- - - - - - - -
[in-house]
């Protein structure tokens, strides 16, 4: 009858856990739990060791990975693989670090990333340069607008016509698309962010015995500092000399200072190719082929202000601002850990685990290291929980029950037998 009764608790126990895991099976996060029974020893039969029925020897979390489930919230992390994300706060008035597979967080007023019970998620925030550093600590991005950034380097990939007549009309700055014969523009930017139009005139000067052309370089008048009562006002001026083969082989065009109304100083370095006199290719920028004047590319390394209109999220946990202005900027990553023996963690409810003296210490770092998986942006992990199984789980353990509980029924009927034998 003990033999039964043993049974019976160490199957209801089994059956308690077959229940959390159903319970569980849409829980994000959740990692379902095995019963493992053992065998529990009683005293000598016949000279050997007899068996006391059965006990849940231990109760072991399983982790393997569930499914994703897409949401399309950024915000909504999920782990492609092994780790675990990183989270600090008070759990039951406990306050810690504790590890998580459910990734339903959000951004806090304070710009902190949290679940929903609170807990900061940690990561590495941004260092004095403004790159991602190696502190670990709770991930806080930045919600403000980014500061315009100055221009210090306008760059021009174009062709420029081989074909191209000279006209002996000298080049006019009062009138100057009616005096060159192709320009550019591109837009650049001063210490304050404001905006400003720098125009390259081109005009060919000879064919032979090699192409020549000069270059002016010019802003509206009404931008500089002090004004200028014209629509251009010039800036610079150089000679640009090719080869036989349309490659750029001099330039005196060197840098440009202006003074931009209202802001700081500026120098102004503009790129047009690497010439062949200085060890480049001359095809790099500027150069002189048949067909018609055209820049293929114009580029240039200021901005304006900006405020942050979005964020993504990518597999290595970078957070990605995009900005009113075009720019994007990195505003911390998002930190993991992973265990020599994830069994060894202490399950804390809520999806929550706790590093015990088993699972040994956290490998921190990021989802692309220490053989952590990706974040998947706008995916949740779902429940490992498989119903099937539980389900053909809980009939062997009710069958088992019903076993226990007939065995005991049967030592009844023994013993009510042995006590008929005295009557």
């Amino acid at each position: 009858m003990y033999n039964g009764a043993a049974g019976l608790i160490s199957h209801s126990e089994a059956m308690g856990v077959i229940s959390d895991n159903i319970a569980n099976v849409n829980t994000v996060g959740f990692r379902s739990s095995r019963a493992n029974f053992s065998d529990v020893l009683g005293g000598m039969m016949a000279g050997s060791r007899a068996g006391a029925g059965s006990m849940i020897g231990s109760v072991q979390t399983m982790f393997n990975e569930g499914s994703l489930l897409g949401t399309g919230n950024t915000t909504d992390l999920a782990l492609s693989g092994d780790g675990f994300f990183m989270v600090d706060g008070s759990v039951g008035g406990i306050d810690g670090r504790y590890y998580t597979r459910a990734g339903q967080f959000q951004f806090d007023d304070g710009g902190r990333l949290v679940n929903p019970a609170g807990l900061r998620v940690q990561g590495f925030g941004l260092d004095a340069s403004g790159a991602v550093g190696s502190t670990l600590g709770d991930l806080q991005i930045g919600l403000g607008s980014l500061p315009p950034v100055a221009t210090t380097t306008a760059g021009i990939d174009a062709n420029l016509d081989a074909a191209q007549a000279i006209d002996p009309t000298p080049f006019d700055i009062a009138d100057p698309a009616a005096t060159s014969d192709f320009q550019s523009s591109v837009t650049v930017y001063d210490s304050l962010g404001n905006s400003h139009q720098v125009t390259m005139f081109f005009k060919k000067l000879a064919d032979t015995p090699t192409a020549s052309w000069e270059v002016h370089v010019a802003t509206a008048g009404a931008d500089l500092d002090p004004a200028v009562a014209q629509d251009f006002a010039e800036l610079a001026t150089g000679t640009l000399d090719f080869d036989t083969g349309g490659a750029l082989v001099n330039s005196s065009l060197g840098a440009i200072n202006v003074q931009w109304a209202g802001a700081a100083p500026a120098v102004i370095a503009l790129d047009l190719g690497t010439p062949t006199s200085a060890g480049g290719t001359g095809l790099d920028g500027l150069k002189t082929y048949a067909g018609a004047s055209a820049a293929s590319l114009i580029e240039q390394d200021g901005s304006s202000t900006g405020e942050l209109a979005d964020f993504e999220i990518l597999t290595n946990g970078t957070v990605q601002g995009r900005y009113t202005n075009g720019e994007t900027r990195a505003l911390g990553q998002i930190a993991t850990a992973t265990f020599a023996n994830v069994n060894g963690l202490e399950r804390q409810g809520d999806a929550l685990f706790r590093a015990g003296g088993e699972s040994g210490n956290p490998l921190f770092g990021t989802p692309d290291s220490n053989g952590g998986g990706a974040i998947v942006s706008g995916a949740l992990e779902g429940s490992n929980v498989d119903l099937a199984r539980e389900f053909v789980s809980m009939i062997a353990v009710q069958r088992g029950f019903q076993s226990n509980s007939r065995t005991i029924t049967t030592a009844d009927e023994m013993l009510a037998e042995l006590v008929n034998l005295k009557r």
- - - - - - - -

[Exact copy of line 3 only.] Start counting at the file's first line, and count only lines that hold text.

């Amino acid at each position: 009858m003990y033999n039964g009764a043993a049974g019976l608790i160490s199957h209801s126990e089994a059956m308690g856990v077959i229940s959390d895991n159903i319970a569980n099976v849409n829980t994000v996060g959740f990692r379902s739990s095995r019963a493992n029974f053992s065998d529990v020893l009683g005293g000598m039969m016949a000279g050997s060791r007899a068996g006391a029925g059965s006990m849940i020897g231990s109760v072991q979390t399983m982790f393997n990975e569930g499914s994703l489930l897409g949401t399309g919230n950024t915000t909504d992390l999920a782990l492609s693989g092994d780790g675990f994300f990183m989270v600090d706060g008070s759990v039951g008035g406990i306050d810690g670090r504790y590890y998580t597979r459910a990734g339903q967080f959000q951004f806090d007023d304070g710009g902190r990333l949290v679940n929903p019970a609170g807990l900061r998620v940690q990561g590495f925030g941004l260092d004095a340069s403004g790159a991602v550093g190696s502190t670990l600590g709770d991930l806080q991005i930045g919600l403000g607008s980014l500061p315009p950034v100055a221009t210090t380097t306008a760059g021009i990939d174009a062709n420029l016509d081989a074909a191209q007549a000279i006209d002996p009309t000298p080049f006019d700055i009062a009138d100057p698309a009616a005096t060159s014969d192709f320009q550019s523009s591109v837009t650049v930017y001063d210490s304050l962010g404001n905006s400003h139009q720098v125009t390259m005139f081109f005009k060919k000067l000879a064919d032979t015995p090699t192409a020549s052309w000069e270059v002016h370089v010019a802003t509206a008048g009404a931008d500089l500092d002090p004004a200028v009562a014209q629509d251009f006002a010039e800036l610079a001026t150089g000679t640009l000399d090719f080869d036989t083969g349309g490659a750029l082989v001099n330039s005196s065009l060197g840098a440009i200072n202006v003074q931009w109304a209202g802001a700081a100083p500026a120098v102004i370095a503009l790129d047009l190719g690497t010439p062949t006199s200085a060890g480049g290719t001359g095809l790099d920028g500027l150069k002189t082929y048949a067909g018609a004047s055209a820049a293929s590319l114009i580029e240039q390394d200021g901005s304006s202000t900006g405020e942050l209109a979005d964020f993504e999220i990518l597999t290595n946990g970078t957070v990605q601002g995009r900005y009113t202005n075009g720019e994007t900027r990195a505003l911390g990553q998002i930190a993991t850990a992973t265990f020599a023996n994830v069994n060894g963690l202490e399950r804390q409810g809520d999806a929550l685990f706790r590093a015990g003296g088993e699972s040994g210490n956290p490998l921190f770092g990021t989802p692309d290291s220490n053989g952590g998986g990706a974040i998947v942006s706008g995916a949740l992990e779902g429940s490992n929980v498989d119903l099937a199984r539980e389900f053909v789980s809980m009939i062997a353990v009710q069958r088992g029950f019903q076993s226990n509980s007939r065995t005991i029924t049967t030592a009844d009927e023994m013993l009510a037998e042995l006590v008929n034998l005295k009557r």